The Jewish Week asked the top candidates in June’s Democratic primary for New York City mayor where they stood on a range of issues. Find the other candidates’ responses here.
Dianne Morales, a native of Bedford-Stuyvesant, is a former NYC public school teacher and the former executive director of The Door, where she launched a street outreach program on the Christopher St. Pier for homeless LGBTQ+ youth and established the strategic plan for what would become Broome Street Academy, a public high school targeting homeless and foster care youth. Most recently she was executive director and CEO of Phipps Neighborhoods, the nonprofit developer of affordable housing.
After a year in which concerns about anti-Semitic hate crimes rose, we are now seeing increasing reports of attacks against Asian Americans. How would you prevent and punish hate crimes, and how would you balance calls for solutions from law enforcement with those that seek less police involvement and more education and community outreach?
The recent events in Georgia are all too familiar to other marginalized communities, such as the Jewish community, the Muslim community, and the Black community. The increase in hate crimes against the Jewish community and others is a symptom of the white supremacy in this country. No one should have to live in fear of others — especially of law enforcement. I do not believe that increased policing makes our communities any safer, and, for Black and Brown individuals specifically, it puts them in more danger.
I will divest from the NYPD and reinvest that money into our communities. Police respond to crime, they don’t prevent it. I will work to build a city that ensures everyone’s basic needs are met in order to prevent crime and build safer communities. A step in this direction is my plan to reinvest money into education, healthcare, and housing for all. I would also increase funding to and work with the NYC Human Rights Commission and community based organizations to create and enact a comprehensive plan to protect vulnerable communities. We must invest in public services to build stronger communities based in solidarity, despite efforts to divide us.
This summer, the relocation of homeless men to hotels on the Upper West Side became a topic of debate within the Jewish community living there. Some supported the move as a gesture of compassion and a necessary solution to a housing crisis, and others objected that it had been done without sufficient community input and it presented a danger to the area’s permanent residents. How do you intend to address the plight of those sleeping unsheltered on the streets and in the subways, along with the safety and quality of life concerns of the city’s residents and business owners?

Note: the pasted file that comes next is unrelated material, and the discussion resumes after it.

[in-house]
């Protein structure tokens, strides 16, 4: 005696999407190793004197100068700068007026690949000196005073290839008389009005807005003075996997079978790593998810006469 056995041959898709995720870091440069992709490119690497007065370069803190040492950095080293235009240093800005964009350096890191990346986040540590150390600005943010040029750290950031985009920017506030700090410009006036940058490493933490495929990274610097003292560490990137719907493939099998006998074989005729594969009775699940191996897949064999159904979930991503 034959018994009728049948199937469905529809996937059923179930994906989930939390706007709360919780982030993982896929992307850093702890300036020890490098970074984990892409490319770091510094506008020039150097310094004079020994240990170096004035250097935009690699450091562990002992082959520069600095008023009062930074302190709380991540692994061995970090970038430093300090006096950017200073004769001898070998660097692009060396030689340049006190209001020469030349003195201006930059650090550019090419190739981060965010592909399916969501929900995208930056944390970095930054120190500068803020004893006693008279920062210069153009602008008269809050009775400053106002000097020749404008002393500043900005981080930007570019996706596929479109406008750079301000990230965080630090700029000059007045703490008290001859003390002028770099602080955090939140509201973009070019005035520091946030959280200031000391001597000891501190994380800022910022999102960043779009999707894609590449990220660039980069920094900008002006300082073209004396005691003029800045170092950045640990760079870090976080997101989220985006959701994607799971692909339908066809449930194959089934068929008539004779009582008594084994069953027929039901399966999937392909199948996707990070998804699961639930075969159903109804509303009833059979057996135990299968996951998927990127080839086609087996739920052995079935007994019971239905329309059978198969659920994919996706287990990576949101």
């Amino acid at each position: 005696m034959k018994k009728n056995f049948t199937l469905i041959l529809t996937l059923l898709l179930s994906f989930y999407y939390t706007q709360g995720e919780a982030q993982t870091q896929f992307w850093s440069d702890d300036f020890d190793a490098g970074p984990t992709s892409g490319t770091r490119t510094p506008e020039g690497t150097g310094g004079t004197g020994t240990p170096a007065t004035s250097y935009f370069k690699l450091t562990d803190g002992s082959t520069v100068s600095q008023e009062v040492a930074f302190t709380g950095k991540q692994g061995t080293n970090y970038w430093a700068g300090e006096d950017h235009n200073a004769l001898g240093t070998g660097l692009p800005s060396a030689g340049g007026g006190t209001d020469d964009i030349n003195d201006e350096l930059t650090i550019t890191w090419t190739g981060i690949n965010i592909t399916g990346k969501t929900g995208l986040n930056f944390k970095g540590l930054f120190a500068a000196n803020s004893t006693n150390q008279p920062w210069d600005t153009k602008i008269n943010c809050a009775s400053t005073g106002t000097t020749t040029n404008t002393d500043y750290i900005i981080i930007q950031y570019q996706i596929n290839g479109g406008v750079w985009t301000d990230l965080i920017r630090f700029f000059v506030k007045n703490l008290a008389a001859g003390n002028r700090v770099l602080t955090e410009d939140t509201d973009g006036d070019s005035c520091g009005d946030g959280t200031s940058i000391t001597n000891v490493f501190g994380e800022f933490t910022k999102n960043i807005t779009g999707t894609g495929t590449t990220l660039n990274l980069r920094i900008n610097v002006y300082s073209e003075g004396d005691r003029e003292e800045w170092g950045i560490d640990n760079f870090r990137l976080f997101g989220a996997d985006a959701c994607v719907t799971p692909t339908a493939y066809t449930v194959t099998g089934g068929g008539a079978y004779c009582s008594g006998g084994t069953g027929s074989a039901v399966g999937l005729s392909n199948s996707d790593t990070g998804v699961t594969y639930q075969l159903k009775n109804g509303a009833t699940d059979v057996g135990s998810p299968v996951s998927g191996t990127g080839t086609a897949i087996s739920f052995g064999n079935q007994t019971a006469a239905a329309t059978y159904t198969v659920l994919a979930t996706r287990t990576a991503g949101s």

While the effort to house people without shelter in hotels was a step in the right direction, it was poorly executed. There was not enough done to address other hardships facing the individuals, nor did it create a pathway for permanent housing. Our whole community is safer when everyone has access to dignified housing. It’s time to get serious about ending homelessness.
As mayor, I would bring together a commission tasked with providing a pathway to totally eliminate homelessness in New York City. This commission will work closely with communities across the city to address safety concerns, but my administration will always center the most vulnerable New Yorkers, and recognize that being unhoused is far less safe than living near a supportive housing facility. Broadly, we must bring a substantial part of housing development out of the speculative for-profit market and instead prioritize developing social and public housing. These developments will be truly affordable and controlled publicly, rather than by for-profit developers. We will ensure the city’s supportive, permanent housing works alongside an expansion of public healthcare services, including mental health and disability services. We will also prioritize formerly homeless New Yorkers in our employment and basic income programs.
At the height of the Covid crisis, some sectors of the city’s haredi (ultra-Orthodox) community were seen to be flouting safety guidelines. At the same time, leaders of the community felt singled out by the mayor, health department and law enforcement for public censure and fines. What lessons in governance did you draw from this issue?
The way that the mayor and governor interacted with the ultra-Orthodox community made me reflect on the kinds of relationships I would like to build as mayor. First, I gained a better understanding of how diverse the Jewish community is in practice and in opinion. I also learned that we need to build deeper and more collaborative relationships between the City and the ultra-Orthodox community.